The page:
“Charlie Don’t Surf,” recorded live in Tokyo in 1982. Originally from the three-disc Sandinista! LP (1980), the song’s title comes from an infamous line uttered by Robert Duval’s character, Lt. Col. Bill Kilgore, in Apocalypse Now (1979):
Thinking back, it’s somewhat remarkable that the war in Vietnam continued to dominate pop culture well into the ’80s. Several tracks on Sandinista! refer, directly or indirectly, to Vietnam, “Charlie Don’t Surf” being, perhaps, the most obvious. Likewise, the final album featuring both Mick Jones and Joe Strummer, Combat Rock (1982), was littered with Vietnam references, including, of course, “Straight to Hell”:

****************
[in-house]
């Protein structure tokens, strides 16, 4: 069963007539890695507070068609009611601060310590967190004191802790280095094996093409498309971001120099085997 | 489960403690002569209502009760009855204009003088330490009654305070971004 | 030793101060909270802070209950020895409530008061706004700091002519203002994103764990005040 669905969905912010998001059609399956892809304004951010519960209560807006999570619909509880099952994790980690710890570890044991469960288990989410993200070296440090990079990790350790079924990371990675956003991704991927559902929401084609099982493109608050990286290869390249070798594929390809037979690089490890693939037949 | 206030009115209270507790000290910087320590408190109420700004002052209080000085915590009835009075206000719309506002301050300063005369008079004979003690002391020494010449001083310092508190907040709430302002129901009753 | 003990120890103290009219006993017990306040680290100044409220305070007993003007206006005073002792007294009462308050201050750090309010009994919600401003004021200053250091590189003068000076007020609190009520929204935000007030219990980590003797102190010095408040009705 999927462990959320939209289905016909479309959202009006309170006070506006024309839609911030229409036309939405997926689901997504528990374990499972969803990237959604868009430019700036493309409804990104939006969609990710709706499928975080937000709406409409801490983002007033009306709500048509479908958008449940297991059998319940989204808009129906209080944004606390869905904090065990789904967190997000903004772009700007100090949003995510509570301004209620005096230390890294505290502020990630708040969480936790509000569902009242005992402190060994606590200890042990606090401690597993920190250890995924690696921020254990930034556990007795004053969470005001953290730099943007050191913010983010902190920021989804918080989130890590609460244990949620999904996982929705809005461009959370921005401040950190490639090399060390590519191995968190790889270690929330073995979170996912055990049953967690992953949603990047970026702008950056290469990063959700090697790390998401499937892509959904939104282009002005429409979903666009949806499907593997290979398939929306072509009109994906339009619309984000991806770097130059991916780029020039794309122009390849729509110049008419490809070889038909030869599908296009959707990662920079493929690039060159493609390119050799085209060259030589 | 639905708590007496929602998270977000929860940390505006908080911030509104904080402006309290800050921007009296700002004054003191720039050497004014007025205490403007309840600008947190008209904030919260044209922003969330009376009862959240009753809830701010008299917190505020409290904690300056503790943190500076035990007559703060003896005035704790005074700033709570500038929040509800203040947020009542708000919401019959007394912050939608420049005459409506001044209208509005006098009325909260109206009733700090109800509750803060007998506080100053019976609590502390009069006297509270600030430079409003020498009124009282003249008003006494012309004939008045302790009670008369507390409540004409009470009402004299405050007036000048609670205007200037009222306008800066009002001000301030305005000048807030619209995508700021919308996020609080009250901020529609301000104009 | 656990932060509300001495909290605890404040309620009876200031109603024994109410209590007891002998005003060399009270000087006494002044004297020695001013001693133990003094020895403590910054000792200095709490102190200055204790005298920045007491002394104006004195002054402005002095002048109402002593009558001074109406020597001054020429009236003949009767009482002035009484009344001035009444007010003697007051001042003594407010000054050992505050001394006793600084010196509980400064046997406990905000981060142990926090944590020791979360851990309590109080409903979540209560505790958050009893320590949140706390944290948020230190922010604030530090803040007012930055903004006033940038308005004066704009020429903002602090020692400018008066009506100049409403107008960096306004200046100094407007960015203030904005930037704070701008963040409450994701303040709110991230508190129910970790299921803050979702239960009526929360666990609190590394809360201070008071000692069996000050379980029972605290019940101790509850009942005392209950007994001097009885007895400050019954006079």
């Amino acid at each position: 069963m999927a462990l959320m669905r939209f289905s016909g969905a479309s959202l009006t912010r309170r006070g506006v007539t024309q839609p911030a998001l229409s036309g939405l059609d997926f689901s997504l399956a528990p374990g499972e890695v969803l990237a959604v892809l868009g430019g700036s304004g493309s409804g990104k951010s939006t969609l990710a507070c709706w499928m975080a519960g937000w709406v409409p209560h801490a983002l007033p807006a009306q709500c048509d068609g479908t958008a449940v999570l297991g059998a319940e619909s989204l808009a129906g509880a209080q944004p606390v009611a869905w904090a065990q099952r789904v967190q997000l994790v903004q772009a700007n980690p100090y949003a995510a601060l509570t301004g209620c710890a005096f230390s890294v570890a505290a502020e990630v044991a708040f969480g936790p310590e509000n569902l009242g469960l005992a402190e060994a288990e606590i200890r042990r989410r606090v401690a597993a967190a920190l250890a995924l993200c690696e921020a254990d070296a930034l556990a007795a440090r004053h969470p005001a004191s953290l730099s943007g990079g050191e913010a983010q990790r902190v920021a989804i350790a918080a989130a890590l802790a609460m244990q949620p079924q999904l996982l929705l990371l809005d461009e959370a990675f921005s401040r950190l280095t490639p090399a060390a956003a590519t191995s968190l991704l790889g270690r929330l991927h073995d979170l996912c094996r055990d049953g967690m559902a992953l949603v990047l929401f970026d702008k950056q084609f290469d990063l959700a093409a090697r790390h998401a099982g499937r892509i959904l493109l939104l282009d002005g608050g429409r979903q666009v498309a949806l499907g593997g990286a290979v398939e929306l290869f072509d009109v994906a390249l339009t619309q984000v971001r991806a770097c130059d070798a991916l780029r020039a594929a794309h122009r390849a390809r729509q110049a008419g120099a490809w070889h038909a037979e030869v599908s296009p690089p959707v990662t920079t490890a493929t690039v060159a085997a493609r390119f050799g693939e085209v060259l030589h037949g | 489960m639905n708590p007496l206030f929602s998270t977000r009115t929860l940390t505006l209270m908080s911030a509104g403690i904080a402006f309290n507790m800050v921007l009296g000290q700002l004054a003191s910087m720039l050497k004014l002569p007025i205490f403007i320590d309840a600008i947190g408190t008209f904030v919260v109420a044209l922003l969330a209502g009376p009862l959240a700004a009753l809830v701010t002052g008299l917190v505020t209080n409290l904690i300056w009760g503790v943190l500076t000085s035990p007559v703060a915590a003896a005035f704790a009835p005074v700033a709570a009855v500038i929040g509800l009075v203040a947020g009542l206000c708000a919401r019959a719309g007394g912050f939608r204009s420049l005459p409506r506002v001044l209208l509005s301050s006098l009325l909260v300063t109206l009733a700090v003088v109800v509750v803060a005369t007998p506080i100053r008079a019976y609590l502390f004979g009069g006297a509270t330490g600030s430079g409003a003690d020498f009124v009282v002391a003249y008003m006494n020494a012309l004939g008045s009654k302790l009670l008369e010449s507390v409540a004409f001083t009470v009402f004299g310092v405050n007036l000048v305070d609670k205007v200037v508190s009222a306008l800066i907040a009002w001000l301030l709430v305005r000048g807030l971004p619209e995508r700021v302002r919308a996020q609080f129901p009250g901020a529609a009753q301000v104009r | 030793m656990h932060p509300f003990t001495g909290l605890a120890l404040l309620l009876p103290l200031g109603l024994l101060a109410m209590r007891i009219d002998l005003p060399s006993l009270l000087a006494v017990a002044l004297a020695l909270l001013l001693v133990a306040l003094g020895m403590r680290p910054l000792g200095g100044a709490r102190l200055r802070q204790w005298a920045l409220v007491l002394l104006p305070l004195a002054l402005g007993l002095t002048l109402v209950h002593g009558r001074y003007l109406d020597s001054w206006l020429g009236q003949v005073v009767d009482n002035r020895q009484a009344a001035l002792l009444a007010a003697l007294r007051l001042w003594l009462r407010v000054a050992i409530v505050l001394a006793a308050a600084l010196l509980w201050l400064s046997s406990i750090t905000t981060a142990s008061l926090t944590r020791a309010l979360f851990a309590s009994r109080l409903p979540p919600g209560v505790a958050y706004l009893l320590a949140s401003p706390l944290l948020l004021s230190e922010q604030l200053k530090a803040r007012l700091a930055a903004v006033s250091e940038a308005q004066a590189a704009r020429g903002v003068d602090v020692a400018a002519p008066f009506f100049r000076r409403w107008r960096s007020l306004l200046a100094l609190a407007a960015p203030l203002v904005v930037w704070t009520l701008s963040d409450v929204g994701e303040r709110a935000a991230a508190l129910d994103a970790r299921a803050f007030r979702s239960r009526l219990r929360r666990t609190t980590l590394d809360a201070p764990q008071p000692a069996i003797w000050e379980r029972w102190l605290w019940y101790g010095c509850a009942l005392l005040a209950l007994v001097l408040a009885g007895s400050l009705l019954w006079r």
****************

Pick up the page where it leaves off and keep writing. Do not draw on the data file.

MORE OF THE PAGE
Wanna join in a chorus
Of the Amerasian blues?
When it’s Christmas out in Ho Chi Minh City …
Maybe the lingering influence of Vietnam into the 1980s stems, at least in part, from the simple fact that people were paying attention. Vietnam was on the news, in the newspapers, a nearly constant topic of conversation. And the draft ensured that almost everyone knew someone who served.
Makes you wonder whether this generation’s twin wars in Iraq and Afghanistan will have the same lingering effect, when, unlike Vietnam, we’ve all but ignored those conflicts, almost from the inception.
While you ponder that, here’s the original album version of “Charlie Don’t Surf”:
Heavy, but outstanding. Amirite?
So, anyway, there you go. Your Friday Clash Song.
Turn. It. Up.